The Hebei Province, which entered a ‘wartime mode’ on Tuesday, accounted for 20 of the 23 new locally transmitted COVID-19 cases reported in mainland China on January 5, more than the total of 19 cases in the province in the three previous days.

Hebei also accounted for 43 of 64 new asymptomatic cases, which the Chinese authorities count separately from confirmed COVID-19 infections.

Footage released by Chinese video outlet Pear Video shows health workers donning full-body protective clothing and goggles giving COVID-19 tests to residents of Shijiazhuang’s Xiaoguozhuang Village, which has been marked as a ‘high risk’ area due to a virus outbreak

Shijiazhuang has introduced tough measures to stop the spread of the virus. The government has locked down all residential compounds, shut schools and banned public gatherings

Shijiazhuang will require all travellers to present a negative nucleic acid COVID-19 test within the past 72 hours before boarding a train or an airplane, the Shijiazhuang Zhengding International Airport said on Wednesday.

The city has also shut its main long-range bus terminal after the head of China’s National Health Commission led a team to the city on Tuesday, the official Xinhua news agency said.

The total number of new mainland cases, including those originating from overseas, fell to 32 from 33 a day earlier – a small fraction of what China saw at the height of the outbreak that emerged from the central city of Wuhan in late 2019.

A screen shot released by Chinese state broadcaster CCTV shows a worker disinfecting public bins at a residential compound of Shijiazhuang after the city of 11million reported local cases

A community officer is seen checking a passer-by’s body temperature in Shijiazhuang as the city escalated its counter-virus efforts. The city is situated 180 miles south-west of Beijing

Xingtai, a prefecture-level city nearly 80 miles south of Shijiazhuang in northern China’s Hebei, has also stepped up its restrictions after three residents tested positive on Monday

China continues to take aggressive measures to prevent another wave of the disease that has killed 4,634 people in China and nearly 1.9million globally.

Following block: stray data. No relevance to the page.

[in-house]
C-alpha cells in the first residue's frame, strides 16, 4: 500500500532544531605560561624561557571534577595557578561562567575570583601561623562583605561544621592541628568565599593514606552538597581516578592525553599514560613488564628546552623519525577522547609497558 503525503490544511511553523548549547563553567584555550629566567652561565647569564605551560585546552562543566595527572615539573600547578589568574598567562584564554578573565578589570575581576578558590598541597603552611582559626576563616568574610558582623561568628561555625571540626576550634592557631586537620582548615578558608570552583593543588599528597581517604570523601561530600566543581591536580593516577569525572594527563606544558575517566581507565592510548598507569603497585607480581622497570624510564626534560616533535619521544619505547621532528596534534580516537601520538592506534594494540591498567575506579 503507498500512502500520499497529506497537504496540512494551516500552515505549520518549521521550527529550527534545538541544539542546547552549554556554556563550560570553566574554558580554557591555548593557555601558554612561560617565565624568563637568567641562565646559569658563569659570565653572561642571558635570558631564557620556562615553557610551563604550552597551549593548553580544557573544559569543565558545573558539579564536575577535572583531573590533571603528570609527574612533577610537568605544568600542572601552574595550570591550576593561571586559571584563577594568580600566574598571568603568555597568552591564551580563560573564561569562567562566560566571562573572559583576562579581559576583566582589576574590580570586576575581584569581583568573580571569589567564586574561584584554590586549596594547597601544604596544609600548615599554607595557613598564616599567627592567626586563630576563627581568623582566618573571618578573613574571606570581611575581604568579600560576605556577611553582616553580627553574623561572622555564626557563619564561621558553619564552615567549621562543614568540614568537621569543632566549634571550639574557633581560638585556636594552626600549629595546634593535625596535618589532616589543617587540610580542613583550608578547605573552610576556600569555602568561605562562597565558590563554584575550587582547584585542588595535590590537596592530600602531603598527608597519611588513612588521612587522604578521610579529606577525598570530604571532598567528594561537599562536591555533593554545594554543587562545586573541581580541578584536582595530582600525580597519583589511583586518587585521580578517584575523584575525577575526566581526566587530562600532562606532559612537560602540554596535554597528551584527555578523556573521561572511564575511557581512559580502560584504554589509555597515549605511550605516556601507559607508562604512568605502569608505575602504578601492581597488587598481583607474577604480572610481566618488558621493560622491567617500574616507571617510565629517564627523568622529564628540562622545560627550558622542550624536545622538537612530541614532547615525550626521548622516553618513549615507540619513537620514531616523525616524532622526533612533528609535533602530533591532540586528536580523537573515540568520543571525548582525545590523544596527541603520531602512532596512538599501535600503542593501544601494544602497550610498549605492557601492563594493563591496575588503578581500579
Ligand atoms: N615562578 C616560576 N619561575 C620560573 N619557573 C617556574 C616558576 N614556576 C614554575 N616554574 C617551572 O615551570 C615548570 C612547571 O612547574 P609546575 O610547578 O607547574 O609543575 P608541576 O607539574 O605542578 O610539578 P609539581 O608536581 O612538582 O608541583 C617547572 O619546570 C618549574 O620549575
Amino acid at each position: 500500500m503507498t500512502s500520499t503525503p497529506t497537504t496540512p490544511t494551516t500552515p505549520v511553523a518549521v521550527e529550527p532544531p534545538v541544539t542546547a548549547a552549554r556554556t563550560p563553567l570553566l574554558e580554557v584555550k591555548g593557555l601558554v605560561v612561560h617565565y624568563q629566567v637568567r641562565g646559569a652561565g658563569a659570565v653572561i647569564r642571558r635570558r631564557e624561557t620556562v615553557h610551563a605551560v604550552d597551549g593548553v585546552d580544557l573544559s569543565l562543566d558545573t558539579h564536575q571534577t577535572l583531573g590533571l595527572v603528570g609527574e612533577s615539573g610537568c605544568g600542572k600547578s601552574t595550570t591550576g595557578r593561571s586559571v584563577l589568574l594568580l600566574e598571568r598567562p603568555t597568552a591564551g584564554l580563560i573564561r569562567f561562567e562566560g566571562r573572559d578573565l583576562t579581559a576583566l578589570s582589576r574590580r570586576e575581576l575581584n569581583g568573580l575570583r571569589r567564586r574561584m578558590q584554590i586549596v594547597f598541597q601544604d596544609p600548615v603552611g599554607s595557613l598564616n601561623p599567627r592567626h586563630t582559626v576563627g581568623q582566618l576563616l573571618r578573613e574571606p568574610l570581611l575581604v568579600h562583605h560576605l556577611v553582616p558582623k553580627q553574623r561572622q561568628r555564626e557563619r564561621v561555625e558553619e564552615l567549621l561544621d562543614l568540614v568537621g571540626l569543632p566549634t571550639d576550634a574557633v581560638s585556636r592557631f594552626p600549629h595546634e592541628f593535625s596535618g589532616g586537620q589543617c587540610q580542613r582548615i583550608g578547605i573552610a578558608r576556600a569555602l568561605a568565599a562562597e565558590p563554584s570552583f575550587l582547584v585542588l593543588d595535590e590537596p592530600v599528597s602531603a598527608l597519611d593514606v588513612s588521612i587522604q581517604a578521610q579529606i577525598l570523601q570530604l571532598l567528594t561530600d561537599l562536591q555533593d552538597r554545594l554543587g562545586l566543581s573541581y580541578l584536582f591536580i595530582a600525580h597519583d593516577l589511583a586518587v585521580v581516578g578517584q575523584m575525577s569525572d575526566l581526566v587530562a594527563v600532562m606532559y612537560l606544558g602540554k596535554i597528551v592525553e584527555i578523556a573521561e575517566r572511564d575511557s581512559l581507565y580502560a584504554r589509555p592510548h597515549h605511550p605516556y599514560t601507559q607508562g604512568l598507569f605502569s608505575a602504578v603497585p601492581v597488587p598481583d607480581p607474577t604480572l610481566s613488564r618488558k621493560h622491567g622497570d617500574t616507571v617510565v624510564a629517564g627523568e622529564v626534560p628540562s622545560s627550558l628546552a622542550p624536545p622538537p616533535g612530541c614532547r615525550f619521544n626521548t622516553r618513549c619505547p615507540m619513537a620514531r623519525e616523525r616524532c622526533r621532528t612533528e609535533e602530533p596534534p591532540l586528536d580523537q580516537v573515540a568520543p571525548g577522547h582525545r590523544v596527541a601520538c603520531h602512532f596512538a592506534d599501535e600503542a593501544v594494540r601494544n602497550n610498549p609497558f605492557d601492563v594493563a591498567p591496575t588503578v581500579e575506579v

Authorities in Dalian, in Liaoning province where new local COVID-19 infections have been reported in recent days, also barred residents of areas designated medium or high-risk for the disease from leaving the city. Residents who do not live in such areas were told to refrain from unnecessary trips out of Dalian.

Provincial and city governments frequently implement a combination of measures including mass testing, closing schools and restricting travel for those in areas with new patient clusters. Chinese customs officials also conduct routine inspections of imported goods to check for traces of the coronavirus.

At the same time, China has tried to reshape the narrative about when and where the pandemic began, with top officials highlighting studies they claim show the disease emerged in multiple regions. Beijing has also rejected accusations of wrongdoing or mishandling of the COVID-19 outbreak in the country.

Shijiazhuang is the capital of northern China’s Hebei Province which surrounds Beijing. Pictured, people wearing face masks dance at a public park in Beijing on January 5

China reported 33 new COVID-19 cases on January 4, the National Health Commission said

The head of the World Health Organization on Tuesday said he was ‘very disappointed’ that China still had not authorised a team of international experts tasked with examining the origins of the coronavirus into the country.

The 10-person team was due to set off in early January in order to probe early cases of the coronavirus.

Chinese foreign ministry spokeswoman Hua Chunying said the problem was not only over visas, and that the two sides were still in talks about dates and arrangements for the visit.

‘There’s no need to overinterpret this,’ she said, adding that China’s experts were also busy dealing with a renewed spurt of infections, with many locations entering a ‘wartime footing’.